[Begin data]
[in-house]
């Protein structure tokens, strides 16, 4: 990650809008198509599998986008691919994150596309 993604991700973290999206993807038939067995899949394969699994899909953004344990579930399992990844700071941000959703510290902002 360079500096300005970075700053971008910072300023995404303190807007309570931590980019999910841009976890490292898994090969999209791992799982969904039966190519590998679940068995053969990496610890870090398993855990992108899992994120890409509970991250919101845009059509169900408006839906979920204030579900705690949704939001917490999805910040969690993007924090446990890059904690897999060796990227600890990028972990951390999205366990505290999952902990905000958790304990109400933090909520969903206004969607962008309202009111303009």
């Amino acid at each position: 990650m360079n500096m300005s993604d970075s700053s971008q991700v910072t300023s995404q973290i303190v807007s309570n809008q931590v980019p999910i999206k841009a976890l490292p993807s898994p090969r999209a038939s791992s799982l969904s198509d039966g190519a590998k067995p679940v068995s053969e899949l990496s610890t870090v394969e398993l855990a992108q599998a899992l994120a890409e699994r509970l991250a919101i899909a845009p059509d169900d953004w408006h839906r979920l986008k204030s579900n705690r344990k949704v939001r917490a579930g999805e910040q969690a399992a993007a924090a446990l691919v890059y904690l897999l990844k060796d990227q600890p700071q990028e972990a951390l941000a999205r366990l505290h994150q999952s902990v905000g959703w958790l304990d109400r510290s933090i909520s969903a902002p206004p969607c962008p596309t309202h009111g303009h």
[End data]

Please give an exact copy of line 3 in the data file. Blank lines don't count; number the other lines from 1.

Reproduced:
């Amino acid at each position: 990650m360079n500096m300005s993604d970075s700053s971008q991700v910072t300023s995404q973290i303190v807007s309570n809008q931590v980019p999910i999206k841009a976890l490292p993807s898994p090969r999209a038939s791992s799982l969904s198509d039966g190519a590998k067995p679940v068995s053969e899949l990496s610890t870090v394969e398993l855990a992108q599998a899992l994120a890409e699994r509970l991250a919101i899909a845009p059509d169900d953004w408006h839906r979920l986008k204030s579900n705690r344990k949704v939001r917490a579930g999805e910040q969690a399992a993007a924090a446990l691919v890059y904690l897999l990844k060796d990227q600890p700071q990028e972990a951390l941000a999205r366990l505290h994150q999952s902990v905000g959703w958790l304990d109400r510290s933090i909520s969903a902002p206004p969607c962008p596309t309202h009111g303009h």